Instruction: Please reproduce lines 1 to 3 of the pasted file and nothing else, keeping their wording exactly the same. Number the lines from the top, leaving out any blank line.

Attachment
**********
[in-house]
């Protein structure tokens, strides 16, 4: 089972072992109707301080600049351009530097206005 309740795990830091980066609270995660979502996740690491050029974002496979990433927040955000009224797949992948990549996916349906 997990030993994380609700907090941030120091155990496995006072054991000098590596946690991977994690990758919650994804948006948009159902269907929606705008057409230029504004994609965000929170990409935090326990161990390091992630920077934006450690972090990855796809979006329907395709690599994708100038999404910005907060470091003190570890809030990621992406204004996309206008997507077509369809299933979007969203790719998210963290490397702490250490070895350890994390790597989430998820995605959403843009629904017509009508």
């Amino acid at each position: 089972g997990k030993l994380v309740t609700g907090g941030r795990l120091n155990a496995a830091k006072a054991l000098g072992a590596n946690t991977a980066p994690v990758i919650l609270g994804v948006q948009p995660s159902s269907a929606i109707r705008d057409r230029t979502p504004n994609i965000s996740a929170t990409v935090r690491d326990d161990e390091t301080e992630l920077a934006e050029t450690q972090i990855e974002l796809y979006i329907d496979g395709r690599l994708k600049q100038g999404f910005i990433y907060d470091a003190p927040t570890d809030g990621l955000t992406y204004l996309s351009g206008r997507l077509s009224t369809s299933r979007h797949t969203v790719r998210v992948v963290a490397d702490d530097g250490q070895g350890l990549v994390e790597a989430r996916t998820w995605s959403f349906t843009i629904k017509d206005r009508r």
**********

[in-house]
């Protein structure tokens, strides 16, 4: 089972072992109707301080600049351009530097206005 309740795990830091980066609270995660979502996740690491050029974002496979990433927040955000009224797949992948990549996916349906 997990030993994380609700907090941030120091155990496995006072054991000098590596946690991977994690990758919650994804948006948009159902269907929606705008057409230029504004994609965000929170990409935090326990161990390091992630920077934006450690972090990855796809979006329907395709690599994708100038999404910005907060470091003190570890809030990621992406204004996309206008997507077509369809299933979007969203790719998210963290490397702490250490070895350890994390790597989430998820995605959403843009629904017509009508």
């Amino acid at each position: 089972g997990k030993l994380v309740t609700g907090g941030r795990l120091n155990a496995a830091k006072a054991l000098g072992a590596n946690t991977a980066p994690v990758i919650l609270g994804v948006q948009p995660s159902s269907a929606i109707r705008d057409r230029t979502p504004n994609i965000s996740a929170t990409v935090r690491d326990d161990e390091t301080e992630l920077a934006e050029t450690q972090i990855e974002l796809y979006i329907d496979g395709r690599l994708k600049q100038g999404f910005i990433y907060d470091a003190p927040t570890d809030g990621l955000t992406y204004l996309s351009g206008r997507l077509s009224t369809s299933r979007h797949t969203v790719r998210v992948v963290a490397d702490d530097g250490q070895g350890l990549v994390e790597a989430r996916t998820w995605s959403f349906t843009i629904k017509d206005r009508r």